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Heat Emergency in Boston
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Mayor Wu announced a heat emergency in the City of Boston through Wednesday, July 17. Cooling centers will be open at 14 BCYF community centers Monday through Wednesday, from 9 a.m. - 5 p.m.
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Botulism

This fact sheet answers frequently asked questions about botulism.

Botulism is a rare but serious paralytic illness. It comes from a nerve toxin produced by bacteria called Clostridium botulinum.

The basics

What is botulism?

Botulism is a rare but serious paralytic illness. It comes from a nerve toxin produced by bacteria called Clostridium botulinum. There are three main kinds of botulism.

  • Food-borne botulism comes from eating foods that contain the botulinum toxin
  • Wound botulism comes from toxin produced by bacteria in an infected wound
  • Infant botulism comes from consuming the spore of the bacteria, which then grow in an infant’s intestines and release toxin

All forms of botulism can be fatal and are medical emergencies. Food-borne botulism is a public health emergency because contaminated food can lead to widespread illness.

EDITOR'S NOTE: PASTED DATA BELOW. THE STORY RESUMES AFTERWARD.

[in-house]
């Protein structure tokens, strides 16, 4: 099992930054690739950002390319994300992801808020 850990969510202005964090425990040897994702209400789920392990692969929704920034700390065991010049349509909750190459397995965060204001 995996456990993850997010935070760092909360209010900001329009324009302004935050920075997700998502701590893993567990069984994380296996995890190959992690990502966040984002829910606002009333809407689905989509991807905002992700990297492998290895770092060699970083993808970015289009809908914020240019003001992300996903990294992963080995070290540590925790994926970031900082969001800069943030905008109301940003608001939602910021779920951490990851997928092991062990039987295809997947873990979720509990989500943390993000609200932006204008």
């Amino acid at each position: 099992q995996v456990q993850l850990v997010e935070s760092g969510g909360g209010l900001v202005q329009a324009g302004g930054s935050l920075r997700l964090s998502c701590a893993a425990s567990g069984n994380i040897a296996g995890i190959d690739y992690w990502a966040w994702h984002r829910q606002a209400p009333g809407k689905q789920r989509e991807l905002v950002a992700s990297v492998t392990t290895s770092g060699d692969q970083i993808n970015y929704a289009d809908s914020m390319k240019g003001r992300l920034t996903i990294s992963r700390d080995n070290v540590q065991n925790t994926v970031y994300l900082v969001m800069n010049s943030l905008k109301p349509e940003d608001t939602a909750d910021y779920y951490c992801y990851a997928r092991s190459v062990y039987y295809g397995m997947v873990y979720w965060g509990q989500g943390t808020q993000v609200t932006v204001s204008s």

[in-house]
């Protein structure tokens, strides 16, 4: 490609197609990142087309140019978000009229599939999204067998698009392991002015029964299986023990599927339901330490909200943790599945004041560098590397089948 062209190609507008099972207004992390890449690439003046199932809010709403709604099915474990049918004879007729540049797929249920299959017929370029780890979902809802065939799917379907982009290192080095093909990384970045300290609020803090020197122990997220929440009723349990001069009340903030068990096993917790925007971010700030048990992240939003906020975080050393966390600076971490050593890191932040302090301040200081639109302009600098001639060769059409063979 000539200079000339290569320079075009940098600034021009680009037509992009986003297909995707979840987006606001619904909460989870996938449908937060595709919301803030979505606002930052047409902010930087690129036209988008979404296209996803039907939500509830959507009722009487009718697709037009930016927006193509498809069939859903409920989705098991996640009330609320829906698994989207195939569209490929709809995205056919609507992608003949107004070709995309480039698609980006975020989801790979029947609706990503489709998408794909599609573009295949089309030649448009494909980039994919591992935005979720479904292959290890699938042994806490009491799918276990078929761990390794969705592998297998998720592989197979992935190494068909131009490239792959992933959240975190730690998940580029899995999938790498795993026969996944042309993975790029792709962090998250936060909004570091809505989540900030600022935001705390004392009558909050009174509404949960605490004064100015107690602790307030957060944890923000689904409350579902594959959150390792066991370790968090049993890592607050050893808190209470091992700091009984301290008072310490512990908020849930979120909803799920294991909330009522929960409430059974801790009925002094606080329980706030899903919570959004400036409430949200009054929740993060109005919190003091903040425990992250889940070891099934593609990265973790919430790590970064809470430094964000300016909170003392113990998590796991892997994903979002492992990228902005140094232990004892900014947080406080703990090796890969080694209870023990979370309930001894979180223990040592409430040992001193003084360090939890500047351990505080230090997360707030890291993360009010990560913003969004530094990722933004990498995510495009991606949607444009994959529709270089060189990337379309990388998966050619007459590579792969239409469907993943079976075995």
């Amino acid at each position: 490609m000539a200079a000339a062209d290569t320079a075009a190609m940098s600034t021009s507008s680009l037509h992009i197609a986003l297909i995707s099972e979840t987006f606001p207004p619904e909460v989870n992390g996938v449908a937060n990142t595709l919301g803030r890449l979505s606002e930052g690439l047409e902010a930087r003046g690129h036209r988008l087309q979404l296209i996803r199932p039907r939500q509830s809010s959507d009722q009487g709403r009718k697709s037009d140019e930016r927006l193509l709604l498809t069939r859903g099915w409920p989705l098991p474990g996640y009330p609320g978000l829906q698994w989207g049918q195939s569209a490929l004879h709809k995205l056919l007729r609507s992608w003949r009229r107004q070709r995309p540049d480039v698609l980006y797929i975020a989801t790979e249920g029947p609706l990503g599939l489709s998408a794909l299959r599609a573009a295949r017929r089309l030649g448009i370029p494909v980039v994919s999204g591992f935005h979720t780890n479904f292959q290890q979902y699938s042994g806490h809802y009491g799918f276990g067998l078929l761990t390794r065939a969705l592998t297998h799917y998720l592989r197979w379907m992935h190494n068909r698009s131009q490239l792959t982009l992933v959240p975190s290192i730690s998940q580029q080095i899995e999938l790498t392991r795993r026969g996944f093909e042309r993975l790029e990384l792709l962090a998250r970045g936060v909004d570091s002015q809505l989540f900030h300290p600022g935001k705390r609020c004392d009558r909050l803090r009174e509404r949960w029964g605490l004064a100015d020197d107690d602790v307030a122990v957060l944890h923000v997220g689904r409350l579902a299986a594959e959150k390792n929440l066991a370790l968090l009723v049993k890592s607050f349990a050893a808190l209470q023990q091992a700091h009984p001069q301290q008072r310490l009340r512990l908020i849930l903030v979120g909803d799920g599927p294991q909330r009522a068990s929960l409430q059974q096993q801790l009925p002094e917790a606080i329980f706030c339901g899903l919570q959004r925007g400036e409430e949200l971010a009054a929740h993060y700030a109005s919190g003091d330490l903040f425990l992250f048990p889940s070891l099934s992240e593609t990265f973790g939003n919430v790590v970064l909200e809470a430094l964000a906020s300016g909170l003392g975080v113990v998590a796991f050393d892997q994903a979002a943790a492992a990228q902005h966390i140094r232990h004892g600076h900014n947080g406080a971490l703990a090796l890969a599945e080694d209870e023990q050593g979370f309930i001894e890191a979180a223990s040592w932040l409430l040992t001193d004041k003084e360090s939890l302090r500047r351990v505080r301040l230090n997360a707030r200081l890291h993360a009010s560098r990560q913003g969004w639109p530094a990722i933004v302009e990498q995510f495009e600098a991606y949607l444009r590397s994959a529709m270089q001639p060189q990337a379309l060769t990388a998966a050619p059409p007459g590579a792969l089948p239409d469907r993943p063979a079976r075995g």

How is botulism spread?

Naturally occurring botulism is most often spread through eating contaminated foods. However, if weaponized it can spread through the air or through contaminated food. It is not spread person to person.

Symptoms

What are the symptoms?

Symptoms include double vision, blurred vision, drooping eyelids, slurred speech, difficulty swallowing, and dry mouth. You may also experience muscle weakness that starts in the upper body and works its way down. People with botulism are usually alert and do not have a fever.

How long does it take for symptoms to appear?

The length of time it takes for symptoms to develop varies based on exposure. For food-borne botulism, symptoms can begin between 6 hours and 2 weeks after exposure, but most commonly begin between 12 and 36 hours.

Prevention

How can I prevent botulism?

All canned and preserved foods should be properly processed and prepared. Do not open any bulging containers or jars. Do not eat any foods with off odors. Recognize sources of infantile botulism and avoid feeding things like honey to infants.

Treatment

How is it treated?

Botulism is a very serious disease and can be fatal without medical treatment. Patients may need a ventilator for weeks to treat paralysis and respiratory failure. Patients may also need intensive medical and nursing care. Antitoxin can treat botulism if diagnosed early. Antitoxin blocks the action of the toxin circulating in the blood, and can lessen the severity of the illness. You must report all suspected botulism cases to the local health department. Report all suspected cases in Boston to the BPHC at 617-534-5611.

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